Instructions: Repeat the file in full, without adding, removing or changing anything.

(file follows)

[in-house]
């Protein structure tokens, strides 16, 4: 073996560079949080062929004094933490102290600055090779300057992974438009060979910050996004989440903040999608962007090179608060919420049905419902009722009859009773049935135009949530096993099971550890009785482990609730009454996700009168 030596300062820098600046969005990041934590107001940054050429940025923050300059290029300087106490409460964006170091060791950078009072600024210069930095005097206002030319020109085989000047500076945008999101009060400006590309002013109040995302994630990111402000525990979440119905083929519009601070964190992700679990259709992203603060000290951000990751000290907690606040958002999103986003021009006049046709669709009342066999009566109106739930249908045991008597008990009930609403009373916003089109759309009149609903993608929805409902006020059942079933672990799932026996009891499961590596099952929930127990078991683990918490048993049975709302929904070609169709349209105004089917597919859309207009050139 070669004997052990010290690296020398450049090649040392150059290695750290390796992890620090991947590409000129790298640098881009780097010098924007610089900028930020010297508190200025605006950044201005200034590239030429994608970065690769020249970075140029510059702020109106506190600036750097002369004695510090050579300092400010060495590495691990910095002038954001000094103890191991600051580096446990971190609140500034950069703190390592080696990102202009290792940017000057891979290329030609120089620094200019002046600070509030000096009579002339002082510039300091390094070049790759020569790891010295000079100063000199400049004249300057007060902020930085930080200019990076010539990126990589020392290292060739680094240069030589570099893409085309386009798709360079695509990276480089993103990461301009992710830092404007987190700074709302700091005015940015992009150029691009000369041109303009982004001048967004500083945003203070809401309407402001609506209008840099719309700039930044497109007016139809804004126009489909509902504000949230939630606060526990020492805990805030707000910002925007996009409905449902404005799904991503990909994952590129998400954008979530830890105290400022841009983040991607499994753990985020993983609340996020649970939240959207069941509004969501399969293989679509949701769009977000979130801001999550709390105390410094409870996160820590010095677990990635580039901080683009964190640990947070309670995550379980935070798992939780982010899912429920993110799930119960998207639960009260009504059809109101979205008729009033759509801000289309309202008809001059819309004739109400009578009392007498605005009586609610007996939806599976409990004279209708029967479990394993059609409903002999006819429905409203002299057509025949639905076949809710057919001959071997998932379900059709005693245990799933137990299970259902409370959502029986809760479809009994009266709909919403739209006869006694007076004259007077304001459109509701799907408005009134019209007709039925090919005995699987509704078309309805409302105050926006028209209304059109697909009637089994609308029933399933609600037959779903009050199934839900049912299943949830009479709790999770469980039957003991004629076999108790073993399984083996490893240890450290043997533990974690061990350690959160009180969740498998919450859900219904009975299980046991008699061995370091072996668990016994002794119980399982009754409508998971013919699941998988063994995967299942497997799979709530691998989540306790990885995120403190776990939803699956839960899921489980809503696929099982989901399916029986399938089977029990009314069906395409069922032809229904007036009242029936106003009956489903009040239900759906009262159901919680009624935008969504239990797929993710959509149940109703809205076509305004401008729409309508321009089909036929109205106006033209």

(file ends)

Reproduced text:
[in-house]
């Protein structure tokens, strides 16, 4: 073996560079949080062929004094933490102290600055090779300057992974438009060979910050996004989440903040999608962007090179608060919420049905419902009722009859009773049935135009949530096993099971550890009785482990609730009454996700009168 030596300062820098600046969005990041934590107001940054050429940025923050300059290029300087106490409460964006170091060791950078009072600024210069930095005097206002030319020109085989000047500076945008999101009060400006590309002013109040995302994630990111402000525990979440119905083929519009601070964190992700679990259709992203603060000290951000990751000290907690606040958002999103986003021009006049046709669709009342066999009566109106739930249908045991008597008990009930609403009373916003089109759309009149609903993608929805409902006020059942079933672990799932026996009891499961590596099952929930127990078991683990918490048993049975709302929904070609169709349209105004089917597919859309207009050139 070669004997052990010290690296020398450049090649040392150059290695750290390796992890620090991947590409000129790298640098881009780097010098924007610089900028930020010297508190200025605006950044201005200034590239030429994608970065690769020249970075140029510059702020109106506190600036750097002369004695510090050579300092400010060495590495691990910095002038954001000094103890191991600051580096446990971190609140500034950069703190390592080696990102202009290792940017000057891979290329030609120089620094200019002046600070509030000096009579002339002082510039300091390094070049790759020569790891010295000079100063000199400049004249300057007060902020930085930080200019990076010539990126990589020392290292060739680094240069030589570099893409085309386009798709360079695509990276480089993103990461301009992710830092404007987190700074709302700091005015940015992009150029691009000369041109303009982004001048967004500083945003203070809401309407402001609506209008840099719309700039930044497109007016139809804004126009489909509902504000949230939630606060526990020492805990805030707000910002925007996009409905449902404005799904991503990909994952590129998400954008979530830890105290400022841009983040991607499994753990985020993983609340996020649970939240959207069941509004969501399969293989679509949701769009977000979130801001999550709390105390410094409870996160820590010095677990990635580039901080683009964190640990947070309670995550379980935070798992939780982010899912429920993110799930119960998207639960009260009504059809109101979205008729009033759509801000289309309202008809001059819309004739109400009578009392007498605005009586609610007996939806599976409990004279209708029967479990394993059609409903002999006819429905409203002299057509025949639905076949809710057919001959071997998932379900059709005693245990799933137990299970259902409370959502029986809760479809009994009266709909919403739209006869006694007076004259007077304001459109509701799907408005009134019209007709039925090919005995699987509704078309309805409302105050926006028209209304059109697909009637089994609308029933399933609600037959779903009050199934839900049912299943949830009479709790999770469980039957003991004629076999108790073993399984083996490893240890450290043997533990974690061990350690959160009180969740498998919450859900219904009975299980046991008699061995370091072996668990016994002794119980399982009754409508998971013919699941998988063994995967299942497997799979709530691998989540306790990885995120403190776990939803699956839960899921489980809503696929099982989901399916029986399938089977029990009314069906395409069922032809229904007036009242029936106003009956489903009040239900759906009262159901919680009624935008969504239990797929993710959509149940109703809205076509305004401008729409309508321009089909036929109205106006033209």